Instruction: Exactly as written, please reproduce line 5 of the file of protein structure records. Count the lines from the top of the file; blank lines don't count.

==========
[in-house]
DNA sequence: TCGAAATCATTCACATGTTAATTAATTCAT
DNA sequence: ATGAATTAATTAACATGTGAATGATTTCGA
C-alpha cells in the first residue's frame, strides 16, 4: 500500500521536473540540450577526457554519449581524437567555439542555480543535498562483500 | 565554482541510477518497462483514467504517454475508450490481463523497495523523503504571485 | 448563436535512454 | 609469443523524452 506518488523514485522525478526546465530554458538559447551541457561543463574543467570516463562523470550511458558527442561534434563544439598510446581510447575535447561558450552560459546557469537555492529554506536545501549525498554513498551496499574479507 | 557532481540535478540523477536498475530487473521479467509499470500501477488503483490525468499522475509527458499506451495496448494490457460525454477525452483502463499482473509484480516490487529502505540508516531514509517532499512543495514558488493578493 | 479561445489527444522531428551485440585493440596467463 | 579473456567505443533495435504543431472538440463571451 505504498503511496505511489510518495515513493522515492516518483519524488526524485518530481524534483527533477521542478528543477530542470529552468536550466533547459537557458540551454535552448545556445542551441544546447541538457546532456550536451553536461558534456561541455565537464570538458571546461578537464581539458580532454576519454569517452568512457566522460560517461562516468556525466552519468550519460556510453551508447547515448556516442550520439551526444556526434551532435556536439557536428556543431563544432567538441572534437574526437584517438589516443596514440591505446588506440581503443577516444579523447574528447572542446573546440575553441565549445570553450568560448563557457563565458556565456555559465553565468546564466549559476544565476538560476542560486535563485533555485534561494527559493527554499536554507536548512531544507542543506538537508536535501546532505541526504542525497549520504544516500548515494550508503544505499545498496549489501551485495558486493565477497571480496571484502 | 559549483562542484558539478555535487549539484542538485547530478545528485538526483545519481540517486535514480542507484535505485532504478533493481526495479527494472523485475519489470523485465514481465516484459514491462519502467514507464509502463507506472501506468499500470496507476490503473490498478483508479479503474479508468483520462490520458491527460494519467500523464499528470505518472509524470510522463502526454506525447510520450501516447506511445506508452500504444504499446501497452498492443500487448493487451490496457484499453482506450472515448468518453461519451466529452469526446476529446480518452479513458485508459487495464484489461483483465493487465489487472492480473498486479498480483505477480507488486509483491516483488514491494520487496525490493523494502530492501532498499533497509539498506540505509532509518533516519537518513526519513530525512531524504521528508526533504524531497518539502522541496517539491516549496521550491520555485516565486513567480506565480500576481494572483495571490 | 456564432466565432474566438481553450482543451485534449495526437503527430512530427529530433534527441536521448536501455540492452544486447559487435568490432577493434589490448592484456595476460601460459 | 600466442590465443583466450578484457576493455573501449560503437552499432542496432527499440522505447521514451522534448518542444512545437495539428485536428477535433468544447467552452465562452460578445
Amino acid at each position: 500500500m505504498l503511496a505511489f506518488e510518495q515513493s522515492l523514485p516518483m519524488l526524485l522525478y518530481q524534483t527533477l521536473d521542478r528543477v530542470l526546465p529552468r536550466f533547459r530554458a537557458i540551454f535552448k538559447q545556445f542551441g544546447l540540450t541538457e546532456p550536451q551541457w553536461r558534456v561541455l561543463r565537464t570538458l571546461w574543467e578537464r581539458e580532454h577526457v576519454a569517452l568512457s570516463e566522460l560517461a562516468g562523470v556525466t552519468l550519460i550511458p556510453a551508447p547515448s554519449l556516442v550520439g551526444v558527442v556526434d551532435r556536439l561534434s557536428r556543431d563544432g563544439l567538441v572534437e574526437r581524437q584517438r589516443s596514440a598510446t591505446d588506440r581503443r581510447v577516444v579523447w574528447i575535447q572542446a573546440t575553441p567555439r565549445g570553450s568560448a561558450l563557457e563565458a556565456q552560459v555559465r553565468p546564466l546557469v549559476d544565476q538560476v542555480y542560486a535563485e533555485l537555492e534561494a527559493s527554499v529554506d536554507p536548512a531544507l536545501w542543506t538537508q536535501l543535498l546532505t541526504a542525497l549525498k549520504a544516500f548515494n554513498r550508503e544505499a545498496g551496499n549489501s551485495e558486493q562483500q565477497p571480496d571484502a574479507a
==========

Amino acid at each position: 500500500m505504498l503511496a505511489f506518488e510518495q515513493s522515492l523514485p516518483m519524488l526524485l522525478y518530481q524534483t527533477l521536473d521542478r528543477v530542470l526546465p529552468r536550466f533547459r530554458a537557458i540551454f535552448k538559447q545556445f542551441g544546447l540540450t541538457e546532456p550536451q551541457w553536461r558534456v561541455l561543463r565537464t570538458l571546461w574543467e578537464r581539458e580532454h577526457v576519454a569517452l568512457s570516463e566522460l560517461a562516468g562523470v556525466t552519468l550519460i550511458p556510453a551508447p547515448s554519449l556516442v550520439g551526444v558527442v556526434d551532435r556536439l561534434s557536428r556543431d563544432g563544439l567538441v572534437e574526437r581524437q584517438r589516443s596514440a598510446t591505446d588506440r581503443r581510447v577516444v579523447w574528447i575535447q572542446a573546440t575553441p567555439r565549445g570553450s568560448a561558450l563557457e563565458a556565456q552560459v555559465r553565468p546564466l546557469v549559476d544565476q538560476v542555480y542560486a535563485e533555485l537555492e534561494a527559493s527554499v529554506d536554507p536548512a531544507l536545501w542543506t538537508q536535501l543535498l546532505t541526504a542525497l549525498k549520504a544516500f548515494n554513498r550508503e544505499a545498496g551496499n549489501s551485495e558486493q562483500q565477497p571480496d571484502a574479507a